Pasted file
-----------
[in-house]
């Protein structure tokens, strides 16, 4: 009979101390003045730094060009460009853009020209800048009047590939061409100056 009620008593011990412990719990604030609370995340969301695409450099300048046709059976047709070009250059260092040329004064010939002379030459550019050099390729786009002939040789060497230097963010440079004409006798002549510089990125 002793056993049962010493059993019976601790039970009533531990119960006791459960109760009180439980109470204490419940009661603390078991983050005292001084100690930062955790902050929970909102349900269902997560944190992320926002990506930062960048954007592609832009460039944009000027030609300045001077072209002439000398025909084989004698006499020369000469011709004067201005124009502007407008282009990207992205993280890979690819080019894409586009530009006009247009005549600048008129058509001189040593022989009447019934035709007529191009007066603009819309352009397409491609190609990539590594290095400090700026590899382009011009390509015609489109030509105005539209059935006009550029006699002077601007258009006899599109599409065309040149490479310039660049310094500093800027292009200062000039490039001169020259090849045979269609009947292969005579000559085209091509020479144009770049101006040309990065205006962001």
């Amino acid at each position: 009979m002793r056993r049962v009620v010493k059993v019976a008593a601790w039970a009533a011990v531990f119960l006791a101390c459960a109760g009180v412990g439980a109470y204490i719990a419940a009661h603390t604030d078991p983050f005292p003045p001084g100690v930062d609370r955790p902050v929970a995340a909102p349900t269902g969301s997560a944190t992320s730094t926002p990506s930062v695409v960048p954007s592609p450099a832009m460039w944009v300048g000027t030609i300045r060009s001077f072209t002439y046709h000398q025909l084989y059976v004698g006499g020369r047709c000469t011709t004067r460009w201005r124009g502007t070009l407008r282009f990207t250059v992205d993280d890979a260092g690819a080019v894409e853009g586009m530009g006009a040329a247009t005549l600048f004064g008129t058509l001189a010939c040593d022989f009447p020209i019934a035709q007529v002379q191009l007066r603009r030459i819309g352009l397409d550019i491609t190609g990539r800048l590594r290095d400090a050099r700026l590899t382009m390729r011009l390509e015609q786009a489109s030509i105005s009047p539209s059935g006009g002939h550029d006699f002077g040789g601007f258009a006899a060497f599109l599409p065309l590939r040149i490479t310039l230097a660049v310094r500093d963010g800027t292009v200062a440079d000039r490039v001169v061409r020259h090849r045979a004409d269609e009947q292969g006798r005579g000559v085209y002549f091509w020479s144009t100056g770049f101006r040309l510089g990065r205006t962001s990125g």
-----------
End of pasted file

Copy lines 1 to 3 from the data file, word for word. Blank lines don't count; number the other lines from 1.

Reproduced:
[in-house]
């Protein structure tokens, strides 16, 4: 009979101390003045730094060009460009853009020209800048009047590939061409100056 009620008593011990412990719990604030609370995340969301695409450099300048046709059976047709070009250059260092040329004064010939002379030459550019050099390729786009002939040789060497230097963010440079004409006798002549510089990125 002793056993049962010493059993019976601790039970009533531990119960006791459960109760009180439980109470204490419940009661603390078991983050005292001084100690930062955790902050929970909102349900269902997560944190992320926002990506930062960048954007592609832009460039944009000027030609300045001077072209002439000398025909084989004698006499020369000469011709004067201005124009502007407008282009990207992205993280890979690819080019894409586009530009006009247009005549600048008129058509001189040593022989009447019934035709007529191009007066603009819309352009397409491609190609990539590594290095400090700026590899382009011009390509015609489109030509105005539209059935006009550029006699002077601007258009006899599109599409065309040149490479310039660049310094500093800027292009200062000039490039001169020259090849045979269609009947292969005579000559085209091509020479144009770049101006040309990065205006962001």
């Amino acid at each position: 009979m002793r056993r049962v009620v010493k059993v019976a008593a601790w039970a009533a011990v531990f119960l006791a101390c459960a109760g009180v412990g439980a109470y204490i719990a419940a009661h603390t604030d078991p983050f005292p003045p001084g100690v930062d609370r955790p902050v929970a995340a909102p349900t269902g969301s997560a944190t992320s730094t926002p990506s930062v695409v960048p954007s592609p450099a832009m460039w944009v300048g000027t030609i300045r060009s001077f072209t002439y046709h000398q025909l084989y059976v004698g006499g020369r047709c000469t011709t004067r460009w201005r124009g502007t070009l407008r282009f990207t250059v992205d993280d890979a260092g690819a080019v894409e853009g586009m530009g006009a040329a247009t005549l600048f004064g008129t058509l001189a010939c040593d022989f009447p020209i019934a035709q007529v002379q191009l007066r603009r030459i819309g352009l397409d550019i491609t190609g990539r800048l590594r290095d400090a050099r700026l590899t382009m390729r011009l390509e015609q786009a489109s030509i105005s009047p539209s059935g006009g002939h550029d006699f002077g040789g601007f258009a006899a060497f599109l599409p065309l590939r040149i490479t310039l230097a660049v310094r500093d963010g800027t292009v200062a440079d000039r490039v001169v061409r020259h090849r045979a004409d269609e009947q292969g006798r005579g000559v085209y002549f091509w020479s144009t100056g770049f101006r040309l510089g990065r205006t962001s990125g």